I was not saying that I hate Jesus. In fact, I wasn’t even saying I dislike Jesus a little bit. And actually, if you go back and read the post again, you might just find that I was saying I love Jesus a lot and want to take following him very seriously.

I also was not saying I hate the church. Hopefully, if you have been reading this blog for any length of time, you will have noticed that I love the church with everything in me.

And lastly, I was not saying I am not a Christian - I am.

So what in the world was I saying?

Well, I’m still working it out. I honestly wasn’t trying to make any specific statement. I just found the concept of “giving up Christianity to follow Jesus” to be an interesting thought.

Why would one give up Christianity to follow Jesus? Is there any reason to do that? In the movie the priest had a clear reason (you may see it as good or bad but he certainly had a reason). What would be the reason to give up Christianity?

Here’s my thinking about a potential reasoning for giving up Christianity (I’m sure there are other possible reasons as well). Everything starts with the fact that I believe there is something to Christianity. I really believe Jesus was/is real. I love God. I believe God is working in the world and that he works through people like you and me. He works through us to bring good things to people – to reconnect us with himself and to reconnect us with those around us. This is what God is doing. It is a good thing. And I want to be part of it.

However, I have talked with many people – current Christians, people who have given up on Christianity, and others who have never seen Christianity to be worth anything – who are fed up with all the crap involved with Christianity. They may just be sick of their particular church, but they might also sincerely believe that Christianity is bringing about the demise of our planet (to some this is quite literal). But overall these people have in common that they just find Christianity to be completely, or increasingly, irrelevant to their lives. And as I talk with these people I realize more and more that I agree with them in many ways. Now don’t get me wrong, remember, I love God, I believe in Jesus (if you ever start to wonder about this refer to the previous paragraph). I just think something has gone very wrong in Christianity, it has been wrong for a very long time, it is getting more and more messed up, and I just don’t know if it can be fixed.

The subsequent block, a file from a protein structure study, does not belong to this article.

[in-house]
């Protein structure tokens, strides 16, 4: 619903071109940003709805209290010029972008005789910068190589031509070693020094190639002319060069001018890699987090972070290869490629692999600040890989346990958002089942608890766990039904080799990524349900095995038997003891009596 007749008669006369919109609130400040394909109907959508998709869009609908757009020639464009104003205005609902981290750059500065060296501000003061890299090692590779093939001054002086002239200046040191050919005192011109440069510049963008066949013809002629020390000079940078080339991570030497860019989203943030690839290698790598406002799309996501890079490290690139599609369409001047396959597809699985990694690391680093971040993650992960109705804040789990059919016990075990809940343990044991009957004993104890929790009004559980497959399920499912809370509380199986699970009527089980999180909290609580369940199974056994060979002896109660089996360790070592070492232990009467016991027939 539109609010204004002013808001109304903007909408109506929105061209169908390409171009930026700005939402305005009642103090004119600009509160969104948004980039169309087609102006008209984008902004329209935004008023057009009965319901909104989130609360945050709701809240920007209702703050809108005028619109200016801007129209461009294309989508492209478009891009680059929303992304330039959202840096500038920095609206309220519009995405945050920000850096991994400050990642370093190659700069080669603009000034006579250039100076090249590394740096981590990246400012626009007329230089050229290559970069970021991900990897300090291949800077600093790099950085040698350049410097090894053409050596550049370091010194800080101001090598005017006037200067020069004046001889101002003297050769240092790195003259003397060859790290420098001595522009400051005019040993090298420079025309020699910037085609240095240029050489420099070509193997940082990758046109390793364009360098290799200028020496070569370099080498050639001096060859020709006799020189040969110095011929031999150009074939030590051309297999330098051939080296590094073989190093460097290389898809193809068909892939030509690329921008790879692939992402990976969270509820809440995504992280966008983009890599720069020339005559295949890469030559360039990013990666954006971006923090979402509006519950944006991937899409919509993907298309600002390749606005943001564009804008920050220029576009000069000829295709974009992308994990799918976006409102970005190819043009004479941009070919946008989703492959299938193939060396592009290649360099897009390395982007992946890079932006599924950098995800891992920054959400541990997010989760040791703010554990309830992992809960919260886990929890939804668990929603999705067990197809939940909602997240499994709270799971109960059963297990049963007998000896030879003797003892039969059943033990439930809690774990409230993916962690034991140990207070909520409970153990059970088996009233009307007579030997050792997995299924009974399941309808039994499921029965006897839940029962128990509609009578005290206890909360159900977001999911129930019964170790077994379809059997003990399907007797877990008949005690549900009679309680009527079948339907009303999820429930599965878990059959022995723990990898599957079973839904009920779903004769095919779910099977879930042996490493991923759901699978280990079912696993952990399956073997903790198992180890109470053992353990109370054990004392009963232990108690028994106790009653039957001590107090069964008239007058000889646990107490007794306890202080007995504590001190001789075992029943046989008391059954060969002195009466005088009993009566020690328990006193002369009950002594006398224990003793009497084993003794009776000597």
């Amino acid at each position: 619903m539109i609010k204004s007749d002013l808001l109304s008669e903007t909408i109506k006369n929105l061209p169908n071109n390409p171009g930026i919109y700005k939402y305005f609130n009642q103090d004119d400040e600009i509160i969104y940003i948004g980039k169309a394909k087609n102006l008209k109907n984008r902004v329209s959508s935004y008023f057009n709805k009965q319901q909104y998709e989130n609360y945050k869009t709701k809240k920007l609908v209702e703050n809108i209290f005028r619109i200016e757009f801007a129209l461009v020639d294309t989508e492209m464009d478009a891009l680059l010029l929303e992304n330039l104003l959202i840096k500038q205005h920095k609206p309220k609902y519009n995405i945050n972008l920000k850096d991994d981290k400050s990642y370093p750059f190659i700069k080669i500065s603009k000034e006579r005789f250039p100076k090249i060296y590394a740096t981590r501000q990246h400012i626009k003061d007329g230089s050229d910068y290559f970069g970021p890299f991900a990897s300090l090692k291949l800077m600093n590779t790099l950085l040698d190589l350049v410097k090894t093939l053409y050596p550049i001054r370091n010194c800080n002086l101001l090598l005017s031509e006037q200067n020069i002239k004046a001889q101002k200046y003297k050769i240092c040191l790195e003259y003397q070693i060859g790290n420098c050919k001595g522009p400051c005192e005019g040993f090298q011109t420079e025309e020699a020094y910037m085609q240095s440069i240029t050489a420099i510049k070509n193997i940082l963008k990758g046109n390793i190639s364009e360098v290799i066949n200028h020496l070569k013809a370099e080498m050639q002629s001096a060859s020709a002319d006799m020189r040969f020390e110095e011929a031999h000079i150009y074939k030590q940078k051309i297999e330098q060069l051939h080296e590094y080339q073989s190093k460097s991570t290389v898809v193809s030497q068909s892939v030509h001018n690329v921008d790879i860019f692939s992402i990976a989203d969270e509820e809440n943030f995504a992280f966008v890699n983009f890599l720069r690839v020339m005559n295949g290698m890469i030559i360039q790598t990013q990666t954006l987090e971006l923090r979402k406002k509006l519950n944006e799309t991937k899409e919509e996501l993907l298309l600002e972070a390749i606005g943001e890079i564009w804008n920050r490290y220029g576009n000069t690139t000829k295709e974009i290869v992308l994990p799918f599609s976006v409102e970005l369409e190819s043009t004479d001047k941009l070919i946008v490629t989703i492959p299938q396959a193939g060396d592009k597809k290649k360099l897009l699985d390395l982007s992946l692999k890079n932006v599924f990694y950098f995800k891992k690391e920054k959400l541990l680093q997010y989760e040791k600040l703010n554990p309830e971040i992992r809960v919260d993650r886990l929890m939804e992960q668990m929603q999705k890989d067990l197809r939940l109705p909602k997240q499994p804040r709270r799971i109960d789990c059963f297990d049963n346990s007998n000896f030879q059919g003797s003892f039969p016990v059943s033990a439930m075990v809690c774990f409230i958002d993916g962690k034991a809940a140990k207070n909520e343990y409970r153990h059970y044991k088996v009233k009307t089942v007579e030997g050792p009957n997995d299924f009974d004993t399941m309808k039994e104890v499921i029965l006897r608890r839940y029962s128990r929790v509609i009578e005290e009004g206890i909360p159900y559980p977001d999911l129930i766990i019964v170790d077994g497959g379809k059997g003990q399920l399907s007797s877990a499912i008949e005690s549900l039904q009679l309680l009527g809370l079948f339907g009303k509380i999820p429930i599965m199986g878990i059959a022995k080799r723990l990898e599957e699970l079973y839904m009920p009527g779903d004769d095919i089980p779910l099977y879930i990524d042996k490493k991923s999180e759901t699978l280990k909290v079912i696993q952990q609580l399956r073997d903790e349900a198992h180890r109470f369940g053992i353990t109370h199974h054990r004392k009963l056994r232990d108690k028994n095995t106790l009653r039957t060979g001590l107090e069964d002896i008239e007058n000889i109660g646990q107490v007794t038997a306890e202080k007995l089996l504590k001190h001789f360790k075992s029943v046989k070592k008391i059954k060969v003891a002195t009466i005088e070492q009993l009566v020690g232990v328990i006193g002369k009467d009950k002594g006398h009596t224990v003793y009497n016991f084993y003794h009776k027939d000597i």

So, into this context comes the idea of “giving up Christianity to follow Jesus” (think about this apart from the movie – connecting this with the movie probably just made things confusing). What if some people (not all) felt called by God to give up Christianity to follow Jesus? What if these people decided that for God to live in them and use them in this world they simply must cease to identify with the religion of Christianity? These people would come to the conclusion that there is just too much baggage – there is just too much that is worthless and genuinely damaging to others. They will have realized, “I cannot go on. I cannot love others and love God in the midst of this junk. No more.” And instead of turning their backs on Jesus, they instead decide to follow Jesus all the more – but outside the confines of the Christian religion.

I have thought about things like this before but this is different because it is about actually ceasing to call oneself a Christian. Instead of just agreeing with people that Christianity has problems, these people would completely leave it behind. They wouldn’t bash it – they would just leave it.

Ok, so hopefully that helps some. Again, I’m not suggesting I will do this. I’m sure I won’t. I just wonder if there is a real need for some people to do this.

There is one last thing and it’s very important. I also want to acknowledge that God works through messed up Christianity. I have embraced this more and more over the past couple years. I love the church – all of it. So a question I am still thinking about is how one could leave Christianity behind but also bless Christianity at the same time. I think it must be possible to embrace both - actually, I think it is going to become increasingly essential. Perhaps I’ll write more about this another time. I think this is just as important (see my previous post about reading Christianity for the Rest of Us – this book made me very hopeful for God’s work within the church and is the best book I've read so far this year).

Tuesday, March 27, 2007

Monday, March 26, 2007

Emerging blogs as far as the eye can see...

Brother Maynard has come up with the interesting suggestion of circulating a list of under-rated, under-appreciated, or under-valued emerging/missional blogs to help promote them in the wider blogosphere. Seems like a good idea to me. I particularly enjoy reading "average blogs" but I always have trouble finding good ones. This might help.

The list below is from Prodigal Kiwi(s) Blog - I added the last four.

The Blind Beggar
Emerging Grace
Nathan Colquhoun
John Smulo
Todd Hiestand
Chuck Warnock
John Lunt
Webb Kline
Mark Wilson
Rick Meigs
Brother Maynard
Glenn Hager